Frequent Maximum PC readers will have noticed our love affair with Cooler Master’s Hyper 212 Plus CPU cooler. The 212 Plus came out of nowhere and captured our hearts—and a spot on our Best of the Best list—with its excellent cooling power and rock-bottom $30 price tag way back in 2009. It’s not the best CPU cooler we’ve tested, but we’ve installed it in virtually every stock-clocked PC we’ve built since, thanks to its unbeatable price/performance ratio. Cooler Master’s all-new Hyper 212 Evo costs five dollars more than the Plus. But is it five dollars better?
We recently got our hands on three coolers marketed directly to overclockers, so we clocked our 2.8GHz Core i7-930 up to 3.9GHz and hit it with Intel’s internal stress-testing utility, which has been known to physically damage motherboards and fry CPUs if used improperly. We cranked up the utility until our Hyper 212 Plus (our favorite inexpensive cooler) could barely keep up without throttling, and used that as our baseline. Can any of these coolers beat the heat?
NZXT isn’t the only company branching into CPU coolers. EVGA—better known for videocards and motherboards—recently released its Superclock cooler, with five direct-contact copper heat pipes, one clear 12cm fan with red LEDs, and a sharp-looking black finish to its skyscraper-style copper cooling fin stack.
At $50, the Superclock is around the midpoint of CPU cooler prices, but can its performance live up to its name?
We have to hand it to Thermaltake: Nearly everything about the Frio OCK is well thought out. The two 13cm fans are secured in a black, red, and blue cowling that clips on and off of the heatsink with ease, eliminating many of the installation frustrations inherent in two-fan (or one-fan) heatsinks. Are the Frio OCK's performance numbers as cool as its design?
NZXT is new to the cooler game, but if the Havik 140 is any indication, the company isn’t being dumb about it. The Havik 140 is a hefty cooler in the stacked-fins “skyscraper” style, with six copper heat pipes rising from the heat exchanger through 4.25 inches of nickel-plated‑copper heat-dissipation fins.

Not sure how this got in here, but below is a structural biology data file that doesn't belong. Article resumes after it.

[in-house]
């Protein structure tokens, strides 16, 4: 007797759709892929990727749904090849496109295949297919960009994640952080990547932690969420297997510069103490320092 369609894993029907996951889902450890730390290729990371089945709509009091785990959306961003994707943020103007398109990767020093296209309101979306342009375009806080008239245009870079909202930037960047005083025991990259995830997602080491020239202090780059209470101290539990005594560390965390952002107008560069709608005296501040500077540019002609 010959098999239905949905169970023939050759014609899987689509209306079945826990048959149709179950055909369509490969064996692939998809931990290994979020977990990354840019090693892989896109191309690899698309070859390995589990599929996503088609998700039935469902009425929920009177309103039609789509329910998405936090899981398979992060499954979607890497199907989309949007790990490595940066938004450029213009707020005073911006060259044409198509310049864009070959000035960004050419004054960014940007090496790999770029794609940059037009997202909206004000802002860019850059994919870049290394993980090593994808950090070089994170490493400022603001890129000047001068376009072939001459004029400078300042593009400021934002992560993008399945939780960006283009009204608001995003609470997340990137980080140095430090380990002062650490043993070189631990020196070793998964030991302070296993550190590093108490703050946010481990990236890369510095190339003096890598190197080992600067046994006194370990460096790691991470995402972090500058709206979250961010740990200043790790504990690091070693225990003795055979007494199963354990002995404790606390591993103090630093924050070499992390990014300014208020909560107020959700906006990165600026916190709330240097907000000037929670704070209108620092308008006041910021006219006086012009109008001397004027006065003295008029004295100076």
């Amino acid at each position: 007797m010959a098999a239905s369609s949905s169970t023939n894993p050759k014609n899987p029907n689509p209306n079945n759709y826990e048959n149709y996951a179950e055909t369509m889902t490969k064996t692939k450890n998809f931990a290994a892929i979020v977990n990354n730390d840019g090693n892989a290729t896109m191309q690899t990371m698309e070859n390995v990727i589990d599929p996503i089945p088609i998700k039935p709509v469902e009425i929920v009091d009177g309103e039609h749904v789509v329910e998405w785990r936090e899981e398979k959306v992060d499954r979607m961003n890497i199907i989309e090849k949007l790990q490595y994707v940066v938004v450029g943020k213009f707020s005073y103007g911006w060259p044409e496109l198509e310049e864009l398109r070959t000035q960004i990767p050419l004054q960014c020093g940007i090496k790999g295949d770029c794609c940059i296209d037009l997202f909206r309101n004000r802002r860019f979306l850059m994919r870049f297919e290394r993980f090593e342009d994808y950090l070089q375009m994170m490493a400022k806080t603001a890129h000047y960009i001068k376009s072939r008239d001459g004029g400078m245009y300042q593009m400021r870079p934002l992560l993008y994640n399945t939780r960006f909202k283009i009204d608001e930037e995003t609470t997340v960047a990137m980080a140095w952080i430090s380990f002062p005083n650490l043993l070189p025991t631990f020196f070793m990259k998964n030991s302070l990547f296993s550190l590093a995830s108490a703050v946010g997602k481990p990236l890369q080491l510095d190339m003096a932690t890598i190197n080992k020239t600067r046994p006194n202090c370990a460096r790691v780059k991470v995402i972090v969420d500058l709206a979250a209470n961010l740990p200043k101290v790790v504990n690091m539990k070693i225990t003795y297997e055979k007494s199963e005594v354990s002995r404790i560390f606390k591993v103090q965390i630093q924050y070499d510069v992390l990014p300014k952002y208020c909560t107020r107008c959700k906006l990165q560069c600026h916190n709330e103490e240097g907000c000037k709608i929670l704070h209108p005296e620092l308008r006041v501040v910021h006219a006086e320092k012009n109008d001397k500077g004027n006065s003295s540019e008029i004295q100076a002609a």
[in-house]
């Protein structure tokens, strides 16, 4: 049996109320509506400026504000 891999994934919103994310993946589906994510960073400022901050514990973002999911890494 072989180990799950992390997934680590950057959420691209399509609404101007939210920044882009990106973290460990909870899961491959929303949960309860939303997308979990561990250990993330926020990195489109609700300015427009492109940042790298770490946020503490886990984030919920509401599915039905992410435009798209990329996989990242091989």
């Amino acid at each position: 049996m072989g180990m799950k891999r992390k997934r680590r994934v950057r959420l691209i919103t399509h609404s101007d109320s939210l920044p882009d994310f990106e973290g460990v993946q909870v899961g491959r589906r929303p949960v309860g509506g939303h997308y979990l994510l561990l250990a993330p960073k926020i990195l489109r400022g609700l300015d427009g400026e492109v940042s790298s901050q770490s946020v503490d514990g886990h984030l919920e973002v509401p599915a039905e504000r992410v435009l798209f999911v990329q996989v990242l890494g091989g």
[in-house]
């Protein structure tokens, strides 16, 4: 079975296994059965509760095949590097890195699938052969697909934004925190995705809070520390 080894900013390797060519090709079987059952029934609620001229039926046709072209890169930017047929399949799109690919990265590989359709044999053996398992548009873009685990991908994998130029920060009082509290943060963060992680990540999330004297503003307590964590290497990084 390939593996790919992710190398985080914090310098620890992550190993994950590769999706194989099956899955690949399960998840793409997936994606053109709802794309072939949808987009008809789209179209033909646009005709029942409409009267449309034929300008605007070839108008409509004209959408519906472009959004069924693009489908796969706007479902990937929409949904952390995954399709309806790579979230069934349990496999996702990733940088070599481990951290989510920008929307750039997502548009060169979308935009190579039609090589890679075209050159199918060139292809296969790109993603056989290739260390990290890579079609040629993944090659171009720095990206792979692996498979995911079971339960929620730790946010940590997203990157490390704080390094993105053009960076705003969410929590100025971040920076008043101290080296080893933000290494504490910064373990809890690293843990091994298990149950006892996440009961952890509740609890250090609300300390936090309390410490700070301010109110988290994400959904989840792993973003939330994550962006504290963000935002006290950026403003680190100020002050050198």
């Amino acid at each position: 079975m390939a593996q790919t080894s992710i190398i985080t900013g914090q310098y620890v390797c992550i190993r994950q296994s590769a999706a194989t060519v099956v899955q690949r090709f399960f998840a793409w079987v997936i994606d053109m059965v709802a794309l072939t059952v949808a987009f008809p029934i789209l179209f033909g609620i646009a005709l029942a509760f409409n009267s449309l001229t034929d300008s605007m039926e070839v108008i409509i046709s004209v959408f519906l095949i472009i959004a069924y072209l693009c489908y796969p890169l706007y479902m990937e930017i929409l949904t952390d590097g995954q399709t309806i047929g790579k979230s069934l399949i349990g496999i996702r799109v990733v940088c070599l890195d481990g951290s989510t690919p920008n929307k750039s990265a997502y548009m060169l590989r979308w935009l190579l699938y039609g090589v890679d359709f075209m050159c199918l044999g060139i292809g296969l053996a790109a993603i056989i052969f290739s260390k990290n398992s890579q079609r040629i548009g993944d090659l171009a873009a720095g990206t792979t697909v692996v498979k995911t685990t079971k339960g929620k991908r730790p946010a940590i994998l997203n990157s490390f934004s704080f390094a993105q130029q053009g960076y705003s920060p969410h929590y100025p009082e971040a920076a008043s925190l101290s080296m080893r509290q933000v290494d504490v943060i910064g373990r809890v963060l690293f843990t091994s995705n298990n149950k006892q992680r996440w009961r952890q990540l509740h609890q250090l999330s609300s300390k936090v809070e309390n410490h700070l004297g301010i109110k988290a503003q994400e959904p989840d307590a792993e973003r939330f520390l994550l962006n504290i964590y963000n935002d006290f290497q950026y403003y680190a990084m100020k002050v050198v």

Once mounted, the Havik performed admirably, besting the Hyper 212 Plus in our stress test by nearly 18 degrees Celsius, but was it good enough to dethrone the Best of the Best?
Just five months ago, we reviewed Zalman’s superb CNPS9900Max, which marked a return to the circle-of-fins look that has marked the big Z’s best-performing CPU coolers of the past half-decade or so. The CNPS9900Max resuscitated our faith in Zalman’s heatsinks, which had dwindled in the wake of skyscraper-style coolers and Zalman’s disappointing CNPS10X Extreme, a cooler that was larger and more expensive than its more effective competitors. Now Zalman gives us the CNPS11X, with yet another new cooling-fin configuration.
Earthquakes. Volcanoes. The dead rising from the grave. Human sacrifice. CoolIT and Corsair working together. You get the point. If you had asked us last year whether the two would ever bury the hatchet, we’d have laughed. And we’d have been wrong. At CES this year, Corsair announced a partnership with CoolIT, and the Corsair H60 is the first fruit to come out of that collaboration. Whether Corsair’s embrace of CoolIT drove Asetek into the loving arms of Antec, or the other way around, is a matter for speculation.
If it weren’t for the branding on the Kühler H20 620’s fan and water block, you’d be forgiven for mistaking it for a Corsair product. Its mounting bracket is the exact same one used in Corsair’s Hydro H50 and H70 coolers, while its radiator looks like the H50’s and the pump unit looks like the H70’s. Is this a case of industrial espionage?
There was a time when your RAM (and maybe a thumb drive) was the only part of your rig likely to bear the Corsair mark. That time is long gone, and Corsair’s triple-mast logo can now be found on power supplies, cases, speaker sets, SSDs, and water-cooling loops—and now, perhaps inevitably, on CPU air-coolers. Corsair’s A50 and A70 air coolers adopt many of the most successful cooler conventions on the market—but how well do they cool?
Noctua has wowed us before with its coolers: Both the NH-U12P (August 2009) and NH-D14 (April 2010) impressed us with top-tier performance. The NH-C14, which features a perpendicular cooling-fin stack and two fans, is larger than the former but smaller than the 2 pounds, 12 ounces of the latter.